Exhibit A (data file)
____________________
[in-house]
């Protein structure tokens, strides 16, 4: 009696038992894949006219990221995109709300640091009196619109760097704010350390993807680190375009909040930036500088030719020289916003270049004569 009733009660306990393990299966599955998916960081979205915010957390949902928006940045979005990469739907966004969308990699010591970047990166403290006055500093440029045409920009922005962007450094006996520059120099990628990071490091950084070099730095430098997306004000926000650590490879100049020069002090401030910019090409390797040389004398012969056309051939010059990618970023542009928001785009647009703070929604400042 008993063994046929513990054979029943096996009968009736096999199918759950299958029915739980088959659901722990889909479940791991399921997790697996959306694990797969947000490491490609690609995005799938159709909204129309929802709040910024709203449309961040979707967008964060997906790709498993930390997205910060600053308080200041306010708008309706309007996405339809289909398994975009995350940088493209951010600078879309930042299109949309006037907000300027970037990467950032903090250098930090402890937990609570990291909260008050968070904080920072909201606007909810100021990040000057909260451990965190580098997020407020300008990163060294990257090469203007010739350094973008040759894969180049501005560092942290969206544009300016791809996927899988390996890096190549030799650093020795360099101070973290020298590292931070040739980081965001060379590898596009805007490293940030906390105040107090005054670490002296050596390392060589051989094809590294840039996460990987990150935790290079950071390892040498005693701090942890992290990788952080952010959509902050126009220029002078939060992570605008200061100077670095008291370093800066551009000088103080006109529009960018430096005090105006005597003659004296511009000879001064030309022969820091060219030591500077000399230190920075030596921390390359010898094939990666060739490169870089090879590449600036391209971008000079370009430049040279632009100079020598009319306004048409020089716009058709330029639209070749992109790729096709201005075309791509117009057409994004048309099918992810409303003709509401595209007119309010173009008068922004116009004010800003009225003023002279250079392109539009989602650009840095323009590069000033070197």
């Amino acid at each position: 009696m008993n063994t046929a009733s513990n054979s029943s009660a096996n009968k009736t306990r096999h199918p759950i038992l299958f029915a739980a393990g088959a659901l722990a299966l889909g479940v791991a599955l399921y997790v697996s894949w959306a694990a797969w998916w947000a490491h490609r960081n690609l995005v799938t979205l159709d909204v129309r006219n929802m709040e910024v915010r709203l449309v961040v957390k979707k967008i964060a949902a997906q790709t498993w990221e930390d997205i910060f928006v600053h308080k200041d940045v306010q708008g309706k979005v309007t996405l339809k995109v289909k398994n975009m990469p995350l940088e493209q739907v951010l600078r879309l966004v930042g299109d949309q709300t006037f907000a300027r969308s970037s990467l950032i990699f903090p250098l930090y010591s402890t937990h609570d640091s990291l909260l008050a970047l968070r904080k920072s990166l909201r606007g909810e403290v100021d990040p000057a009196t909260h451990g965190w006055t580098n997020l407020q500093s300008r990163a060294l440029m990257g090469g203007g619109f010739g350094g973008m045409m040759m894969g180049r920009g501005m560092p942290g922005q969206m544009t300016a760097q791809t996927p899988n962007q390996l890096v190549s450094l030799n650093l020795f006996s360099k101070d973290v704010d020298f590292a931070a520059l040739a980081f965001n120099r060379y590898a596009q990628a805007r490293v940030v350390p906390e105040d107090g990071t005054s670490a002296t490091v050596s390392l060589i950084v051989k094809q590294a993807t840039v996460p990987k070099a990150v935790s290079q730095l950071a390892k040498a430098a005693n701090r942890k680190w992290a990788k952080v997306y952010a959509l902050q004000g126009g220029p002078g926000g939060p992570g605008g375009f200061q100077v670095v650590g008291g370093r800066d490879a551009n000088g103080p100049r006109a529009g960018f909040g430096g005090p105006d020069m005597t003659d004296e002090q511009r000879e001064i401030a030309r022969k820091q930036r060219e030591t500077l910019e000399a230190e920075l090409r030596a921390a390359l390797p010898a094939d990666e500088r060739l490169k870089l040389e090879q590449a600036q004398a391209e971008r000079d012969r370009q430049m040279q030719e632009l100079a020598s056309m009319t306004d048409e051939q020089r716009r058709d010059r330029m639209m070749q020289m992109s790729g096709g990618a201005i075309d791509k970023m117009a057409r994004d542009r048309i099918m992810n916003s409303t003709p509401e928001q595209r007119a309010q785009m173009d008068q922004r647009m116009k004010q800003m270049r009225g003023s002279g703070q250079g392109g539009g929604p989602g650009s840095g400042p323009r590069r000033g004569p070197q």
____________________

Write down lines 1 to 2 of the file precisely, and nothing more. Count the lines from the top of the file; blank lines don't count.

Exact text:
[in-house]
């Protein structure tokens, strides 16, 4: 009696038992894949006219990221995109709300640091009196619109760097704010350390993807680190375009909040930036500088030719020289916003270049004569 009733009660306990393990299966599955998916960081979205915010957390949902928006940045979005990469739907966004969308990699010591970047990166403290006055500093440029045409920009922005962007450094006996520059120099990628990071490091950084070099730095430098997306004000926000650590490879100049020069002090401030910019090409390797040389004398012969056309051939010059990618970023542009928001785009647009703070929604400042 008993063994046929513990054979029943096996009968009736096999199918759950299958029915739980088959659901722990889909479940791991399921997790697996959306694990797969947000490491490609690609995005799938159709909204129309929802709040910024709203449309961040979707967008964060997906790709498993930390997205910060600053308080200041306010708008309706309007996405339809289909398994975009995350940088493209951010600078879309930042299109949309006037907000300027970037990467950032903090250098930090402890937990609570990291909260008050968070904080920072909201606007909810100021990040000057909260451990965190580098997020407020300008990163060294990257090469203007010739350094973008040759894969180049501005560092942290969206544009300016791809996927899988390996890096190549030799650093020795360099101070973290020298590292931070040739980081965001060379590898596009805007490293940030906390105040107090005054670490002296050596390392060589051989094809590294840039996460990987990150935790290079950071390892040498005693701090942890992290990788952080952010959509902050126009220029002078939060992570605008200061100077670095008291370093800066551009000088103080006109529009960018430096005090105006005597003659004296511009000879001064030309022969820091060219030591500077000399230190920075030596921390390359010898094939990666060739490169870089090879590449600036391209971008000079370009430049040279632009100079020598009319306004048409020089716009058709330029639209070749992109790729096709201005075309791509117009057409994004048309099918992810409303003709509401595209007119309010173009008068922004116009004010800003009225003023002279250079392109539009989602650009840095323009590069000033070197």